With August closing in and the tasks associated with the fall semester looming, I need to wrap up my review of The Juvenilization of American Christianity with two final posts.
Let’s focus here on chapter 6 which profiles an evangelical Christian response to youth culture through the parachurch ministry Youth for Christ (YFC). The following extended quote is helpful because it gives the reader a sense for how Tom interprets the juvenilizing effect of YFC and other, similar parachurch ministries. Please keep in mind that Tom looks primarily at the origins and development of juvenilization and not necessarily at the current practices, method, and culture of organizations like YFC. Several YFC staffers commented on my previous post and wanted to make it very clear that YFC today has matured since the 1950s. I have follow up questions about that, but first to the quote:
Youth for Christ leaders promised teenagers that they could have fun, be popular, and save the world at the same time. But in order to do so, they had to give their lives to Jesus and maintain a pure “witness.” Many teenagers internalized that call to separation from “worldly” corruptions, but in return, they demanded that Youth for Christ leaders provide them a Christian youth culture complete with fun, popularity, movies, music, and celebrities. This combination of spiritually intense experiences, bodily purity, and youth-culture fun transformed thousands of young lives and guaranteed the long-term vitality of white evangelicalism.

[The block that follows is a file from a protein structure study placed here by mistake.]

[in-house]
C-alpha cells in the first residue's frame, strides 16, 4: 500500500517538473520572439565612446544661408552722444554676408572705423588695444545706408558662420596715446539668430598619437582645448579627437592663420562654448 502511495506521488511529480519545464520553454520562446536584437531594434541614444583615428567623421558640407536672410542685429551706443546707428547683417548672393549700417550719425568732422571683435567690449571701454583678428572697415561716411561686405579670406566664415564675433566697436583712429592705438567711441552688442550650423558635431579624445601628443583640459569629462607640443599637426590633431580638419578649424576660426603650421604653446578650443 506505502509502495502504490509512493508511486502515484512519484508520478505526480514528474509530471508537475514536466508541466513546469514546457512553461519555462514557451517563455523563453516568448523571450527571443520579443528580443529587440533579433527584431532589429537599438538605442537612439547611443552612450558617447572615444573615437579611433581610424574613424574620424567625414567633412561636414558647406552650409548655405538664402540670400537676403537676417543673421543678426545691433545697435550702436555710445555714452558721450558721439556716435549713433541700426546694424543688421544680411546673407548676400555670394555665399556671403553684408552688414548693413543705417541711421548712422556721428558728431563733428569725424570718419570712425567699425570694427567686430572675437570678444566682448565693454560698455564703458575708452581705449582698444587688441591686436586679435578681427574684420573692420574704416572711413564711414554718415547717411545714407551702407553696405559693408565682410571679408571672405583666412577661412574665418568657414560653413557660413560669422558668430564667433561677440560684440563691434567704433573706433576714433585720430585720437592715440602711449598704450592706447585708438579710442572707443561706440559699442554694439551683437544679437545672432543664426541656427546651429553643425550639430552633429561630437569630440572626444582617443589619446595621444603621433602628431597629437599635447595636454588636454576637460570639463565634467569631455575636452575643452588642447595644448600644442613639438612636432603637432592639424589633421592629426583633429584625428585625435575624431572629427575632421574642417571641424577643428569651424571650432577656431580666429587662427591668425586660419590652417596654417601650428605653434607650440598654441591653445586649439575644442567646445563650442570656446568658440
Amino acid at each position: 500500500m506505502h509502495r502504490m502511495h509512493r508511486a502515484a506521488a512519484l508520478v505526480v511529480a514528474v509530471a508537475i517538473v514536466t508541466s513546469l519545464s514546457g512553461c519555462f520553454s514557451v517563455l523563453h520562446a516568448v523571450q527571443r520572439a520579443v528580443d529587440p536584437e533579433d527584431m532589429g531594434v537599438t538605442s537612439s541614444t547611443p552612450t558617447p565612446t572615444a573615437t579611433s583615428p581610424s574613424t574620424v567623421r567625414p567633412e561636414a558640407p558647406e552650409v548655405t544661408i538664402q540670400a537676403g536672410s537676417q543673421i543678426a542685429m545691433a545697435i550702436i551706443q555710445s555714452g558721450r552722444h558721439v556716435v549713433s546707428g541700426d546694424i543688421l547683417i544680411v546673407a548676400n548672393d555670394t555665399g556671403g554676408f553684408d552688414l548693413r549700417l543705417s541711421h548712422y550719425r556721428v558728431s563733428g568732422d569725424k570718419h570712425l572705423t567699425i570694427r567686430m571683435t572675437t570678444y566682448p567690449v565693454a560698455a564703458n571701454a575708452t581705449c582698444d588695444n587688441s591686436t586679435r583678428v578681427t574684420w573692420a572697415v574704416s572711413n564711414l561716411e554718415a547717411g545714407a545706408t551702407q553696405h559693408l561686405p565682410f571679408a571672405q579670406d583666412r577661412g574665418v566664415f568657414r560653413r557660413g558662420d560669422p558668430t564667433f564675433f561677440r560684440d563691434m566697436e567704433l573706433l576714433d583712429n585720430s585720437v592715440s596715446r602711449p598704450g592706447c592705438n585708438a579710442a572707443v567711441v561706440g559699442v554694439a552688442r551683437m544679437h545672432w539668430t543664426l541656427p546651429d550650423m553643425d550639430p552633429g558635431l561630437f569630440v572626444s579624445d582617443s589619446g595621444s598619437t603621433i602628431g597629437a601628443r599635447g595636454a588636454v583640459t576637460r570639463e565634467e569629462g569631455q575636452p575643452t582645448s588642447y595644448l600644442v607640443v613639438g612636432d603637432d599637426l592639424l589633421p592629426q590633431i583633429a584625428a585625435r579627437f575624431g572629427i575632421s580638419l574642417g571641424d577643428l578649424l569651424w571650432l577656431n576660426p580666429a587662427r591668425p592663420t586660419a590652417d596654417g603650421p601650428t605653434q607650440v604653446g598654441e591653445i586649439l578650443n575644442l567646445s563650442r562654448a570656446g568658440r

But adapting Christianity so well to white, middle-class youth culture brought its share of compromises to the Christian message. The faith could become just another product to consume; a relationship with Jesus might become just another source of emotional fulfillment. And the obsession with teenage bodily purity made it difficult for white evangelicals to respond in love to those perceived to be impure outsiders, such as juvenile delinquents and African Americans (148).
YFCs response to youth culture “set the stage” for the widespread juvenilization of American Christianity. They had, in fact, created a “full-fledged juvenilized version of evangelical Christianity” (174).
It must be said that Tom is charitable and suggests some beneficial consequences of this culture. YFC helped create “an enduring and adaptive way to sustain a conservative Christian identity in American society.” These youth grew up with a sense for engaging cultural forms and have since carried that into the music and movie industry. Further, it provided an alternative version of conservative Christianity for those disillusioned with American fundamentalism.
The heart of Tom’s evaluation seems to be that YFC’s method for reaching youth by making Christianity fun and inviting inhibited their ability to maintain the demands of the Gospel for those who adhere to it. Christianity became a product to consume. Further, the values that attend the cultural forms that were used to reach youth seeped into the Christian youth culture. Have any of you had this experience if you participated in youth ministries such as Youth for Christ or Young Life (my experience with one parachurch ministry during the late 1990s was remarkably similar to what Tom describes about the 1950s)?
I know YFC staffers are reading these posts, so I would like to get your interaction along with Tom at this point. If you have read Tom’s book, do you share his concern about juvenilized American Christianity? Comments on a previous post indicate that YFC works hard to minimize the effects Tom describes. How are you helping young people develop the moral and theological criteria necessary to engage culture wisely and well? Are you finding this successful? What are the challenges? Where are the opportunities?
Tom, I know you are thinking about a follow-up book to Juvenilization, what would you suggest?